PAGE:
“But I was a parish priest, which I miss very much,” he continued. “I’ve been a priest 41 years, only seven of those years as a parish priest, but those were some of my happiest.”
Cardinal Dolan, a Missouri native, was named the archbishop of New York by Pope Benedict XVI in 2009 and was appointed to the College of Cardinals in 2012.
But, “even as archbishop of New York, with 2.8 million Catholics, I consider myself a pastor of a big parish,” he said. “We happen to have 300 parishes, happen to have 800 priests helping me, but I kind of consider myself a pastor, because you don’t want to become just a bureaucrat or just a desk jockey.”
Jen Andrysczyk, a senior theology and philosophy major at Loras, had the opportunity to sit in on Cardinal Dolan’s presentation and said she enjoyed hearing what he had to say.
“I think I was really touched by his explanation of theology of invitation, of accompaniment, because I think he’s right, we’re not going to be able to convert people by argumentation but rather through loving them as fellow people who hold the image of the divine in them,” she said. “I think it’s very important, especially as young people, to be able to reach out to others.”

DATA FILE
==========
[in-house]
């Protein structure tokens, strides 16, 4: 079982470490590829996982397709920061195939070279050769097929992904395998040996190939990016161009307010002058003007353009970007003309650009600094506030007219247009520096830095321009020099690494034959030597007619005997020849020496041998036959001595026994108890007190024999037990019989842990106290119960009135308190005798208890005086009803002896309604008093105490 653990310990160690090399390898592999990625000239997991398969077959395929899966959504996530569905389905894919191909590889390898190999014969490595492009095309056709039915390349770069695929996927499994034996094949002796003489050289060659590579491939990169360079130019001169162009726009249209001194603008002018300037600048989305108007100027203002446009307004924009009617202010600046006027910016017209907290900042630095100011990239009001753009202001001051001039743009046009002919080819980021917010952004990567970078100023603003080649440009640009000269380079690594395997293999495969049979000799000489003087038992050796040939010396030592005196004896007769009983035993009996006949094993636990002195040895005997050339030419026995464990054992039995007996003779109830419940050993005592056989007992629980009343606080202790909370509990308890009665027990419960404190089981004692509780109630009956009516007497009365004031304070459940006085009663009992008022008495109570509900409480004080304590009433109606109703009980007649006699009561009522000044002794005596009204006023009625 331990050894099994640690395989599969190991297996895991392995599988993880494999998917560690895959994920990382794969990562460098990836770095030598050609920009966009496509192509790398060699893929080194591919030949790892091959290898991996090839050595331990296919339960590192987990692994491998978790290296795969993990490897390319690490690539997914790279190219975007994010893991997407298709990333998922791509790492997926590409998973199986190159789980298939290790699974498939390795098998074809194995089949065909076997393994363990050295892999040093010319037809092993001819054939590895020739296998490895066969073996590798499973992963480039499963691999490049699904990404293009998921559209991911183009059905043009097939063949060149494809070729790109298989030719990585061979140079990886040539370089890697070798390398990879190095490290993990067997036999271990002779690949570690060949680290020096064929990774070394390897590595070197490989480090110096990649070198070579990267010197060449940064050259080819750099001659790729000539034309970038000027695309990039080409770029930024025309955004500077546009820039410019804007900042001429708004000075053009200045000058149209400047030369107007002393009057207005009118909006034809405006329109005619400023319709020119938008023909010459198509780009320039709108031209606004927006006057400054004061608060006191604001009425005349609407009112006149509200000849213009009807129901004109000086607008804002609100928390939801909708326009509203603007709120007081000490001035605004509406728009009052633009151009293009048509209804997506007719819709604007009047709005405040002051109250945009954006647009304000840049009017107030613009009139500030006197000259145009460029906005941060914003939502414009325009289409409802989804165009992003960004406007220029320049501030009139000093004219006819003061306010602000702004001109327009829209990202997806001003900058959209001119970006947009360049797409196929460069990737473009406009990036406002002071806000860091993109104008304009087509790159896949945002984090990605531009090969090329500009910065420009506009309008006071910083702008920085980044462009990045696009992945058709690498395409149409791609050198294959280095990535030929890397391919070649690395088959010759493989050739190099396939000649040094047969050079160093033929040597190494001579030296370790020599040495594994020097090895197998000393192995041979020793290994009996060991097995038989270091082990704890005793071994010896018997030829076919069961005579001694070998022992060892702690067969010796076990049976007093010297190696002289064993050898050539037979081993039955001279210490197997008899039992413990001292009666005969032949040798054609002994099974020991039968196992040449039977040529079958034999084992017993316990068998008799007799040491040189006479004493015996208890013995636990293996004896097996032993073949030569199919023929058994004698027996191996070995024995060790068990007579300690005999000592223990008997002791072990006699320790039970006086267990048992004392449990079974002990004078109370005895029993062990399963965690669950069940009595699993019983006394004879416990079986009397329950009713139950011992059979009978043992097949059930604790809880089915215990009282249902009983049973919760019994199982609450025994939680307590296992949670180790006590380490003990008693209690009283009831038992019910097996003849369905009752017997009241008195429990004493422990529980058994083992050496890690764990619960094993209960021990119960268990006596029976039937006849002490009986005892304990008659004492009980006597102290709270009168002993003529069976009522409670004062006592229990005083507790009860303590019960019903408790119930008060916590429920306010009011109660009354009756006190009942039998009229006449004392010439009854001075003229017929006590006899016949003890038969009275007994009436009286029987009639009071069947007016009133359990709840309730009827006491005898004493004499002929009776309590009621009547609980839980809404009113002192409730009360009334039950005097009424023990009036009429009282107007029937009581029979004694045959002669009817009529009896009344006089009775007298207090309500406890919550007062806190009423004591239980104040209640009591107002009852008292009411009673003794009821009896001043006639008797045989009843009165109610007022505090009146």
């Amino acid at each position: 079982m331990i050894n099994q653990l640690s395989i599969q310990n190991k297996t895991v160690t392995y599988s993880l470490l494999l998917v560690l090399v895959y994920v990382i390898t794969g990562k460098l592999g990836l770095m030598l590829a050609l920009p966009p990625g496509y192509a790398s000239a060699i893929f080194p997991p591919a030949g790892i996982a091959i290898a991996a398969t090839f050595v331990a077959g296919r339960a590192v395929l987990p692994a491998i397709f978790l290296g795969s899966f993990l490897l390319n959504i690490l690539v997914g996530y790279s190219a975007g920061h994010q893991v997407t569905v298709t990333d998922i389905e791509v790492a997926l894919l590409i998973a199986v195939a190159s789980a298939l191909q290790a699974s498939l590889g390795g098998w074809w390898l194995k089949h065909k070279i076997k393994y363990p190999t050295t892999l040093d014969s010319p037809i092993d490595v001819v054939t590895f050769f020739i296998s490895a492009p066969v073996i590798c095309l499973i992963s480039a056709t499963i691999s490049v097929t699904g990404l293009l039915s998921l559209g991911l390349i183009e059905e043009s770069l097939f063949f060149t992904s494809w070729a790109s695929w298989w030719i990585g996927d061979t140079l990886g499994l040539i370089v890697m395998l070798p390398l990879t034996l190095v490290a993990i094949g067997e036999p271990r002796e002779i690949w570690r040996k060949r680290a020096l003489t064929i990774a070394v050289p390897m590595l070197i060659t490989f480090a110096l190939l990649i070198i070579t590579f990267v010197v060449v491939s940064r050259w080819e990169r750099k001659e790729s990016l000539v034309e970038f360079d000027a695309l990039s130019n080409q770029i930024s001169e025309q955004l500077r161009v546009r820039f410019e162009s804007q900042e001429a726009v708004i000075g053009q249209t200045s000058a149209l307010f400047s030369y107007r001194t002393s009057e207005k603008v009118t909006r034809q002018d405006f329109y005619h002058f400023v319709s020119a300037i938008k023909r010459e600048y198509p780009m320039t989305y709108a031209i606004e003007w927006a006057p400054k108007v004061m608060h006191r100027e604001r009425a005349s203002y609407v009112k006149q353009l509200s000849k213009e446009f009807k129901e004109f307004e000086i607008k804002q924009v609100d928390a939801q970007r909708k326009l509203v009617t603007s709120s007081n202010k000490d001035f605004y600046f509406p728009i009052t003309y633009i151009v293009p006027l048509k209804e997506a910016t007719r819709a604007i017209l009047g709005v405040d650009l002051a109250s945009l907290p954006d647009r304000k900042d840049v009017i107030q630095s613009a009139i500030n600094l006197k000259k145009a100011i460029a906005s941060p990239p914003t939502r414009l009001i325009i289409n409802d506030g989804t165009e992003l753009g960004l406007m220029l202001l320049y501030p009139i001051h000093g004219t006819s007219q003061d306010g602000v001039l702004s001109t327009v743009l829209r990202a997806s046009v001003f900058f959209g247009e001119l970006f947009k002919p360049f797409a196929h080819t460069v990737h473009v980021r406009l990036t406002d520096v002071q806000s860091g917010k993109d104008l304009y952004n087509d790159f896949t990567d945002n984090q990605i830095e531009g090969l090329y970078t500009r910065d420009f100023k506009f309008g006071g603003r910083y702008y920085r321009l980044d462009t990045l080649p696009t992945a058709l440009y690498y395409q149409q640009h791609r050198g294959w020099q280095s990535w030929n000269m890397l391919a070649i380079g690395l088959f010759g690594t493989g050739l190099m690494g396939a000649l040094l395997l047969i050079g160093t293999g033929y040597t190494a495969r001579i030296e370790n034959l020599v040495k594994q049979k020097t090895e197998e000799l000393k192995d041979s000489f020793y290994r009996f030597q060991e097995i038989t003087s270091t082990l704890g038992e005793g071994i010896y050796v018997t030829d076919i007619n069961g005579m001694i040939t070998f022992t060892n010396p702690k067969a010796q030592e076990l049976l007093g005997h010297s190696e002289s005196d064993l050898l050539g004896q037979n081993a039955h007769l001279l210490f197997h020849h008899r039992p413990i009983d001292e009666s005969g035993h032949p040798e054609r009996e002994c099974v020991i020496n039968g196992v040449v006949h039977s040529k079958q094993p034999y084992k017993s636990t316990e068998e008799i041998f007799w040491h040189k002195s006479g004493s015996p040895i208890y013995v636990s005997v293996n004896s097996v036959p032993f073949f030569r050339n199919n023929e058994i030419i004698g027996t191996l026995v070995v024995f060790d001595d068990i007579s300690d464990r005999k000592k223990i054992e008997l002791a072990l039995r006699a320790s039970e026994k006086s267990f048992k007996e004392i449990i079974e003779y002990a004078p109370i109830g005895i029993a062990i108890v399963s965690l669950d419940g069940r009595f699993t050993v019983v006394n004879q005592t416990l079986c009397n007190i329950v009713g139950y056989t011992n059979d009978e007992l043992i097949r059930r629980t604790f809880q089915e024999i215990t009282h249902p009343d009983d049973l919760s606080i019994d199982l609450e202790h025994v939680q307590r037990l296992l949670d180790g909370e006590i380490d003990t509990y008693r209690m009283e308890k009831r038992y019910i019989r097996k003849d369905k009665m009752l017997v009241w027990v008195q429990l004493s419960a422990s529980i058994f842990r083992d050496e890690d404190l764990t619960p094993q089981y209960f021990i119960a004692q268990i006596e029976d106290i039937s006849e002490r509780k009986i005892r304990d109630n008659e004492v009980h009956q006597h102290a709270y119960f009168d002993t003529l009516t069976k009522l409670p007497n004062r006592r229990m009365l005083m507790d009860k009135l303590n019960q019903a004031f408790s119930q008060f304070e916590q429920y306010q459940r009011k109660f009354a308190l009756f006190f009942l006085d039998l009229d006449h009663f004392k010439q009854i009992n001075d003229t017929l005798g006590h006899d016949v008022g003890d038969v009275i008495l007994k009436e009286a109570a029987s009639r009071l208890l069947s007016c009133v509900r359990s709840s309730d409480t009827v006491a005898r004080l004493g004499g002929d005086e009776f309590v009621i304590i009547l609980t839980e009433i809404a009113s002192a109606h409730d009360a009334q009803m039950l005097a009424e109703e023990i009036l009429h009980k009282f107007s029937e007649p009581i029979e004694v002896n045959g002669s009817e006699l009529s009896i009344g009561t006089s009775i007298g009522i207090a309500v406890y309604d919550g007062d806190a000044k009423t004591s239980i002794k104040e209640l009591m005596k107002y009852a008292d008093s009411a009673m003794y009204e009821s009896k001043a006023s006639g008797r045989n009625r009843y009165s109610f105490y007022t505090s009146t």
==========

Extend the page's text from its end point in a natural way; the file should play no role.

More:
Freshman Jacob Francois, a seminarian whose home parish is St. Patrick’s in Cedar Rapids, said Cardinal Dolan’s visit to Loras was the second time he’s gotten the chance to see the cardinal in person, but he was no less impressed by the experience.
“I saw him in Krakow, Poland, at the Tauron Center for a huge Mass that he did there (at World Youth Day). It was really cool,” Francois said. “He’s an awesome man, and it was good to hear him again here today. He’s a great promoter of the new evangelization that John Paul II handed on to us. He’s doing good things for the church, especially here in America.”
Earlier in the day, Cardinal Dolan had lunch with a group of Loras faculty, and following his afternoon presentation, celebrated Mass at Christ the King Chapel, and later spoke at a campus dinner where he addressed the impact of Bishop Mathias Loras, the college’s namesake and the first bishop of Dubuque, on the 19th-century American Catholic Church.
Cardinal Dolan (standing) meets with students and others at Loras College April 20. (Photo by Jill Kruse/ The Witness)